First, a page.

D.F.A. — 4th
(Moonjune MJR021, 2008, CD)
by Peter Thelen, 2008-10-01:
It may have been close to ten years since DFA’s last studio album, but this band has certainly not lost their edge; in fact, if anything the intensity and passion in this new set makes up for all the lost time. Still a quartet of guitars, bass, drums, and multi-keyboards, the furious energy of the first few cuts – including a sidelong opener, sound like they are channeling the spirit of National Health and Zappa’s Grand Wazoo band through the jazz-rock prism of Arti e Mestieri with a bit of Mahavishnu in the mix. No holds barred, this is a burning cauldron of melodic instrumental fusion, though retaining much of the feeling and beauty of progressive rock that made so many classic Italian bands of that genre so special (think Arti, Perigeo, Area, Etna, and so many others). On the fourth cut, “Mosoq Runa” – another sidelong piece – they introduce some guest string players who add a whole new dimension to the sound, along with keyboardist Alberto Bonomi’s tasty orchestrations. The final two cuts add the dimension of vocals to this already rich blend of melodic elements – first from drummer Alberto de Grandis on “The Mirror,” and then on the closing cut from the three-piece female vocal unit Andhira. This is, quite simply put, DFA’s most satisfying and superb effort to date. Highly recommended.
by Mike McLatchey, 2017-07-13:
As previously mentioned, the great DFA's career was cut short due to tragedy; musically speaking the band's last effort was as amazing as its first. I've mentioned elsewhere on a number of occasions that as many great new Italians bands there are giving tribute to their influences in the 70s, one thing often missed is that many newer bands tend to fill empty seats with musicians who grew up on rock and metal when so many of the chairs in the 70s were filled by musicians who knew jazz and could make the band sound really swing and groove. While DFA isn't technically doing the same thing because of their wider palette of influences, they're still a great example of what it's like when a band is attempting progressive rock with a group of players who know how to swing with the rhythm instead of chopping through it all with rock beats, and that actually tends to liken DFA a bit closer to the Canterbury bands of the 70s. However, the tricky rhythm changes, the dexterous unison lines and start/stop twists, all features of fusion and progressive rock, are still part of the style here, they're just so fluidly run through that there's no groove lost no matter how complicated it is. The chemistry of this band by this album was just thoroughly unstoppable, it was as if they could do anything they wanted and it's really noticeable how the collective musicianship had grown by this point. In a genre where the swansong of a band usually comes after the sound had been watered down due to commercial influences, DFA's career ended on an uncommonly high note. It's rare that you get to see this kind of farflung musical ambition with such instrumental maturity and taste.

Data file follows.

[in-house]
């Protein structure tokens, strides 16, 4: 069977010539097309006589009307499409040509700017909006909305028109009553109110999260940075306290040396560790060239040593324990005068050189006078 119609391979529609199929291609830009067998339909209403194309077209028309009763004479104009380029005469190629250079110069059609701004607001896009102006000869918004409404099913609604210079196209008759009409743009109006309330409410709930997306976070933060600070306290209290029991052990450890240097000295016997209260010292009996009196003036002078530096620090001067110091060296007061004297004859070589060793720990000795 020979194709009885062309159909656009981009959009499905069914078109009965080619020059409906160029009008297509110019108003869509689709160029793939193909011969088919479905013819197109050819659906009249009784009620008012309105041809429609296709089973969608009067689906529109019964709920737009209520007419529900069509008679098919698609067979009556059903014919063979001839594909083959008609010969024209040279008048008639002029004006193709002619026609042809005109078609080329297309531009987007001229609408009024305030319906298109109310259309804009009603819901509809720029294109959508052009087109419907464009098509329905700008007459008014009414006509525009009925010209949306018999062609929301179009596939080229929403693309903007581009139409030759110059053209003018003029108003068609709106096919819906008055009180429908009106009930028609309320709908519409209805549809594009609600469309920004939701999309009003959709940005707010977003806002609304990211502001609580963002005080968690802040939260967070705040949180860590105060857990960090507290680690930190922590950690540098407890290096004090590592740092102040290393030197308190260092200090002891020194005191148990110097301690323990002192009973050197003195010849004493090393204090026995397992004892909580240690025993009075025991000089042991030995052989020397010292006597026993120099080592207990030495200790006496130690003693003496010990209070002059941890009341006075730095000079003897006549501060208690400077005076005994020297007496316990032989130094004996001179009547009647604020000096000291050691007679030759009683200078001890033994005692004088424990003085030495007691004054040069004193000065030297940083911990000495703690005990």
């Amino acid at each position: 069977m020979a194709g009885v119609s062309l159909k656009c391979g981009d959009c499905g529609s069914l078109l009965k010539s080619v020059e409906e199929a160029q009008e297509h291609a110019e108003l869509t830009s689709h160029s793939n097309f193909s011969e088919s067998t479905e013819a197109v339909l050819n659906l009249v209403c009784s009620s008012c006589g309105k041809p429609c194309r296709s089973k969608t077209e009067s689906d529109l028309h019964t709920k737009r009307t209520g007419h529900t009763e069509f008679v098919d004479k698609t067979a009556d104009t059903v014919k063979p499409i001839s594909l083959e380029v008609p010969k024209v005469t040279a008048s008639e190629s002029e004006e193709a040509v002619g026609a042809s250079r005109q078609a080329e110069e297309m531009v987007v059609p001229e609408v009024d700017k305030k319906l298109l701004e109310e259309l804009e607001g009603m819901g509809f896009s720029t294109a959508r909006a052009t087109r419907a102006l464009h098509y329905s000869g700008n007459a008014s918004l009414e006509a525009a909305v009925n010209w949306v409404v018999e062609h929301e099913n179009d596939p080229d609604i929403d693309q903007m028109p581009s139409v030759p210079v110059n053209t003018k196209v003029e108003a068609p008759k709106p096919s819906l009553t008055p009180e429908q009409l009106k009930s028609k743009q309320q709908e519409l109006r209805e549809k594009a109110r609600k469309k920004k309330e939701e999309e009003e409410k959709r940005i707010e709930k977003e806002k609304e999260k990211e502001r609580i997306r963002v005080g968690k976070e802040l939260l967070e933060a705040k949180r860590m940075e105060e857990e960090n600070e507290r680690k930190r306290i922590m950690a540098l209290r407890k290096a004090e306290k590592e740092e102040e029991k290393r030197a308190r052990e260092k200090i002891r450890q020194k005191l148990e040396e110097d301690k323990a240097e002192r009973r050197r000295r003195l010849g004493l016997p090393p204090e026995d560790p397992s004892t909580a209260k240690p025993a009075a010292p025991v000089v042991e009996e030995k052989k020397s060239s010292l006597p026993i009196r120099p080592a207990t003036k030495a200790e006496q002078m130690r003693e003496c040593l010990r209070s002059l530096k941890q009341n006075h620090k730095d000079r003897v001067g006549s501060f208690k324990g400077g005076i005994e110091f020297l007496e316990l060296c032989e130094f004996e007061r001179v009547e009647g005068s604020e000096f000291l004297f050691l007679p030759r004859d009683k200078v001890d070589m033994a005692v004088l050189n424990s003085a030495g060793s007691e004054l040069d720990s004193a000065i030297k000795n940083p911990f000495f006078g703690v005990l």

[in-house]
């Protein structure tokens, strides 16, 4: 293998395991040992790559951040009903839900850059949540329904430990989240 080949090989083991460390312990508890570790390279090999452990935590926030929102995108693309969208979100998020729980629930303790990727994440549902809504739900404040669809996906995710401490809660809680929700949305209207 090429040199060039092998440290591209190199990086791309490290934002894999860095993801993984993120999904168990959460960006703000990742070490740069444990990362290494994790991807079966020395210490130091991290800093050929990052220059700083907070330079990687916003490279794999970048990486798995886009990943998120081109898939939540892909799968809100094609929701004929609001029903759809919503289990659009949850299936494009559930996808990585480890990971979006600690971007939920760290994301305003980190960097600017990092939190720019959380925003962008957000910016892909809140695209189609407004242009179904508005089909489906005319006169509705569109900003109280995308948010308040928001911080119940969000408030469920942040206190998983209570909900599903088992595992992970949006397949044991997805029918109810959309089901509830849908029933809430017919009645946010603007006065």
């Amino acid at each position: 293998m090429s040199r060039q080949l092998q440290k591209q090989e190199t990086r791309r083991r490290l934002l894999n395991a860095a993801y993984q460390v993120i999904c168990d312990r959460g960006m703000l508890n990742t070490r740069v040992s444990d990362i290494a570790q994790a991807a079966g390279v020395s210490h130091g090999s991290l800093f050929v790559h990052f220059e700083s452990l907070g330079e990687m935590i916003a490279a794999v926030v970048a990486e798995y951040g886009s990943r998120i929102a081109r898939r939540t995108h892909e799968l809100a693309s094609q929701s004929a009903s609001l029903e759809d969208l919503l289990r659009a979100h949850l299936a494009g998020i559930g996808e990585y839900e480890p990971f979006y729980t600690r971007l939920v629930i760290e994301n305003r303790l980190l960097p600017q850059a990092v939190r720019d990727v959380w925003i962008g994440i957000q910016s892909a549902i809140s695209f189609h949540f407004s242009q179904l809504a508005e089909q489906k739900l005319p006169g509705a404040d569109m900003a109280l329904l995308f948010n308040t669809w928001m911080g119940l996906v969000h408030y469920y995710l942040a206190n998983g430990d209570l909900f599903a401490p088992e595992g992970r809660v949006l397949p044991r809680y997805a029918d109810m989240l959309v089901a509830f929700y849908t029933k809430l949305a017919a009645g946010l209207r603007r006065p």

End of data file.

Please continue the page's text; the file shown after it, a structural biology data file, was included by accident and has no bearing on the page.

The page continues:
Related artist(s): D.F.A.
Holger Czukay RIP – Holger Czukay, a musical experimentalist without boundaries who has been involved with expanding the sound palette of rock music since the late 60s, has died at the age of 79. After studying with Karlheinz Stockhausen in the early 60s, he became fascinated with the possibilities of rock music, and was a co-founder of the pioneering group Can. He leaves behind an impressive body of work both as musician and producer. » Read more
John Abercrombie RIP – Another of the greats of jazz guitar has left us. John Abercrombie plied his way through a beautiful series of albums on the ECM label as well as bringing his talent to bear on albums by many of jazz's greatest artists. From his early work in the group Dreams to Gateway and outstanding work with Billy Cobham, Jack DeJohnette, Kenny Wheeler, and many more to his own trios and quartets, he brought a unique instrumental voice to the world. » Read more
First ProgStock Festival Set for October – October 2017 will see the inaugural edition of a festival called ProgStock in Rahway, New Jersey at the Union County Performing Arts Center. With a definite slant towards neo-progressive music, the event is sure to please many fans with the inclusion of such artists as Echolyn, Glass Hammer, and Aisles. The festival will take place October 13-15. » Read more
Clive Brooks RIP – Word reaches us today of another sad passing in the music world. Drummer Clive Brooks, best known as a member of such Canterbury bands as Egg, Uriel / Arzachel, and Groundhogs, has died at the age of 67. Details are sketchy at this point. The news was reported on Nick Mason's Facebook page — Brooks was Mason's drum tech. » Read more